Erdoğan expands his witch-hunt against Gülen movement to UN General Assembly

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Turkish President Tayyip Erdoğan expanded his witch-hunt against the faith-based Gülen movement to the United Nations General Assembly as he called on world leaders to take measures against US-based Turkish Islamic scholar Fethullah Gülen and organizations established by his sympathizers in more than 170 countries.

“I am calling, from this podium, to all our friends, to swiftly take the necessary measures against the Gülenist terrorist organization for their own safety and the future of their nations,” Erdogan said.

Speaking during the UN General Assembly on Tuesday, Erdoğan said the movement had threatened Turkey’s national security by plotting a July 15 coup attempt that killed more than 270 people.

Gülen, the inspiration of the Gülen movement, a civil society initiative promoting worldwide interfaith dialogue, peace and tolerance, has repeatedly denied Erdoğan’s accusations and offered to return to Turkey if any concrete evidence that demonstrates his involvement in the coup attempt is brought before an international commission that would investigate the plotters of the coup.

Speaking with Reuters on Monday, Erdoğan also called on the US not to harbor Gülen, who lives in self-exile in Pennsylvania since 1999.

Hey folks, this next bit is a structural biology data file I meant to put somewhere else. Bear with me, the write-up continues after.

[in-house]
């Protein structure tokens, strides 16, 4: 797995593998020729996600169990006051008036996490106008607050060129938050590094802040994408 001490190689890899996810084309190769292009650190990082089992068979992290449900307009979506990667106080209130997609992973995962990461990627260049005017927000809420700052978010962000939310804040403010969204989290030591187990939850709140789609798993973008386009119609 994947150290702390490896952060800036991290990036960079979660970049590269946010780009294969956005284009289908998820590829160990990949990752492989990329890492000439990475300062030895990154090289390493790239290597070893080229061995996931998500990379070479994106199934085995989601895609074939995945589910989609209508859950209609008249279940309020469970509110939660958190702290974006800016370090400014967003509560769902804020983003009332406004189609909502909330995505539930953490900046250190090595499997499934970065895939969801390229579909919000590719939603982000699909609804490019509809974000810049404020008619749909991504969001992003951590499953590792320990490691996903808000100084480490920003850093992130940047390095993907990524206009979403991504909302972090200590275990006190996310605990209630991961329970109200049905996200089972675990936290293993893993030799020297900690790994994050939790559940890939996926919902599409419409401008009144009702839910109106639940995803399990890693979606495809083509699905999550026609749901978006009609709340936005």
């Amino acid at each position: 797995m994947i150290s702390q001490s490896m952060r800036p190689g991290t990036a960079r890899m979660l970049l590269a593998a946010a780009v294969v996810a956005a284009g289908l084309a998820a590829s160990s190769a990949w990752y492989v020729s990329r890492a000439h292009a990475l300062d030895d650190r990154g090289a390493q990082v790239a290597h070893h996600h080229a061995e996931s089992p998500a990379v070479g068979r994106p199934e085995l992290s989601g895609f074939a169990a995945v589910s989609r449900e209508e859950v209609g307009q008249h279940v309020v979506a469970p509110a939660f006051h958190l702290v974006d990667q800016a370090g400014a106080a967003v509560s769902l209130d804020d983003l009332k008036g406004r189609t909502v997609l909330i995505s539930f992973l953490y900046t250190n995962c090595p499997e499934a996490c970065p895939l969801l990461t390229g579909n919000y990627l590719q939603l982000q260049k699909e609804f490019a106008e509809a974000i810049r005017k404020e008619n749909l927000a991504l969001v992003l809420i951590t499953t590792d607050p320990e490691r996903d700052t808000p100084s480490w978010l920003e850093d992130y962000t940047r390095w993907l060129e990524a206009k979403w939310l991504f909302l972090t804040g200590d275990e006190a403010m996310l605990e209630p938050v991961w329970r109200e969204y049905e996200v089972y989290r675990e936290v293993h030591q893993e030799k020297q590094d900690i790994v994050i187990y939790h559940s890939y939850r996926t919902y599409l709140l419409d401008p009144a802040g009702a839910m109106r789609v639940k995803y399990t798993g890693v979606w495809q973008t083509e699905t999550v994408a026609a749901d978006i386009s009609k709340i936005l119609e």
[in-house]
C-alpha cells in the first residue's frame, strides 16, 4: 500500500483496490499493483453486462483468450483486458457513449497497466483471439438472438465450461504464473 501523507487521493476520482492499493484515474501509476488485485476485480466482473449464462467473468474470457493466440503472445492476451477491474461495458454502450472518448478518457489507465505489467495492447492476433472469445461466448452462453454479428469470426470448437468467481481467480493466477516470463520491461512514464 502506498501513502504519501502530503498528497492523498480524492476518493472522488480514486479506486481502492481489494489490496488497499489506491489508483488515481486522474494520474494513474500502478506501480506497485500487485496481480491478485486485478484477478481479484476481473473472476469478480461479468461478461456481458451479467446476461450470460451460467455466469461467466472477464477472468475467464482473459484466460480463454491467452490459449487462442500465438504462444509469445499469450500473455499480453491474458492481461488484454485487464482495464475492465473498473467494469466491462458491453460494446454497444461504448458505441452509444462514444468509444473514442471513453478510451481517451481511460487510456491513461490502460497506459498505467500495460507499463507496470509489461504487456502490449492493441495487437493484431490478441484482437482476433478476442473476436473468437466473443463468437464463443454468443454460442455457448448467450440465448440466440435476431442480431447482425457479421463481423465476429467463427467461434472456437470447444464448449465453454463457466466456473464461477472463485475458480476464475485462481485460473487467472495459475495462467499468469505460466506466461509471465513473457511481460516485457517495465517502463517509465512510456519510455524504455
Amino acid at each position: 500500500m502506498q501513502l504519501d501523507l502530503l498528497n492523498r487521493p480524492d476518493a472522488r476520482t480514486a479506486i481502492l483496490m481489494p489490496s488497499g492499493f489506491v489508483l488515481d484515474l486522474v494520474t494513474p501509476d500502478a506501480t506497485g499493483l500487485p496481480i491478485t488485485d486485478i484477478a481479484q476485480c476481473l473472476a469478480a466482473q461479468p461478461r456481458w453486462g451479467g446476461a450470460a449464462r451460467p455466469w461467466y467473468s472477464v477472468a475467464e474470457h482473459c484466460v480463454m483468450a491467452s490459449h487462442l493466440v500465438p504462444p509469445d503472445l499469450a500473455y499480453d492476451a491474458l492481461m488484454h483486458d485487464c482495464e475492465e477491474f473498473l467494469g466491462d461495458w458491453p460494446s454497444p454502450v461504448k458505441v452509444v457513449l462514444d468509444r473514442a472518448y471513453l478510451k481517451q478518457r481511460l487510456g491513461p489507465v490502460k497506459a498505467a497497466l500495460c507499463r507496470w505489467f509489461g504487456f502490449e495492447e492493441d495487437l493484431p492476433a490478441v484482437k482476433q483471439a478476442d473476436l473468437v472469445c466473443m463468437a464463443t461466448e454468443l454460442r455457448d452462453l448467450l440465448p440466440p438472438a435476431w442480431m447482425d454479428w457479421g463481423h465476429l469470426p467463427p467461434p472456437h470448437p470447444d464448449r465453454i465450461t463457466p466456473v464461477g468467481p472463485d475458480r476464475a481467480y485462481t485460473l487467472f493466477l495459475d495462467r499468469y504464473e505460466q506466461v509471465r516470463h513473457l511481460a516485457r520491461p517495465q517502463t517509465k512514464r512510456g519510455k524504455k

Despite the fact that Gülen’s extradition has been kept a hot topic in Turkish domestic politics by Erdoğan and the Justice and Development Party (AKP) government, the Obama administration has said on several occasions that it would extradite Gülen only if Turkey provides evidence, much to the frustration Turkey’s AKP government.

US officials, including Vice President Joe Biden, have several times said that it is the US courts that will decide on Gülen’s extradition if a case is filed against him with concrete evidence that shows his involvement in a crime.

The AKP government and President Erdoğan have designated the Gülen movement a terrorist organization and have launched a widespread crackdown on suspected members since the failed coup.

Since July 15, thousands of institutions, including charities, schools and business associations, have been shut down, over 100,000 state employees have been sacked, more than 40,000 people have been detained and nearly 27,000 arrested over links with the movement.

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